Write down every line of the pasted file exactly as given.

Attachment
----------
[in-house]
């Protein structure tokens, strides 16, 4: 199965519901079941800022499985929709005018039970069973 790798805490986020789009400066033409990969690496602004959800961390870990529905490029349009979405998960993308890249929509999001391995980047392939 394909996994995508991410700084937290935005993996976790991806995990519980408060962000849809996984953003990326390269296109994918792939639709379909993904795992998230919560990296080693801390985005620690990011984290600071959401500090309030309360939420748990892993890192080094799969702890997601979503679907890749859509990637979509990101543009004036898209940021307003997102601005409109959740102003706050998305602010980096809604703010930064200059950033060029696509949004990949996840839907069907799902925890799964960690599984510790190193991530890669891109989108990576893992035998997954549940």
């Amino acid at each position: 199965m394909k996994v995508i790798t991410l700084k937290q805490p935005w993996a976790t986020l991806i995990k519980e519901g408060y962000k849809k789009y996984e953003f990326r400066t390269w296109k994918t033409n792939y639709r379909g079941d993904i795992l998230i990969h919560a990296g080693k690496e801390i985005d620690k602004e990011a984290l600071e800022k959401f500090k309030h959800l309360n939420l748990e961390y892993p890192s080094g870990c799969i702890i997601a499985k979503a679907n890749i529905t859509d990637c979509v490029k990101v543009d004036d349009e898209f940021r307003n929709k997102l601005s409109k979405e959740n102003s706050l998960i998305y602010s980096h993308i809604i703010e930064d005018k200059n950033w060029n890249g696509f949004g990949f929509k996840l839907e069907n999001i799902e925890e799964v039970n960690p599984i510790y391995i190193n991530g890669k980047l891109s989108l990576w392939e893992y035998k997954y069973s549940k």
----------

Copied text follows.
[in-house]
């Protein structure tokens, strides 16, 4: 199965519901079941800022499985929709005018039970069973 790798805490986020789009400066033409990969690496602004959800961390870990529905490029349009979405998960993308890249929509999001391995980047392939 394909996994995508991410700084937290935005993996976790991806995990519980408060962000849809996984953003990326390269296109994918792939639709379909993904795992998230919560990296080693801390985005620690990011984290600071959401500090309030309360939420748990892993890192080094799969702890997601979503679907890749859509990637979509990101543009004036898209940021307003997102601005409109959740102003706050998305602010980096809604703010930064200059950033060029696509949004990949996840839907069907799902925890799964960690599984510790190193991530890669891109989108990576893992035998997954549940």
């Amino acid at each position: 199965m394909k996994v995508i790798t991410l700084k937290q805490p935005w993996a976790t986020l991806i995990k519980e519901g408060y962000k849809k789009y996984e953003f990326r400066t390269w296109k994918t033409n792939y639709r379909g079941d993904i795992l998230i990969h919560a990296g080693k690496e801390i985005d620690k602004e990011a984290l600071e800022k959401f500090k309030h959800l309360n939420l748990e961390y892993p890192s080094g870990c799969i702890i997601a499985k979503a679907n890749i529905t859509d990637c979509v490029k990101v543009d004036d349009e898209f940021r307003n929709k997102l601005s409109k979405e959740n102003s706050l998960i998305y602010s980096h993308i809604i703010e930064d005018k200059n950033w060029n890249g696509f949004g990949f929509k996840l839907e069907n999001i799902e925890e799964v039970n960690p599984i510790y391995i190193n991530g890669k980047l891109s989108l990576w392939e893992y035998k997954y069973s549940k």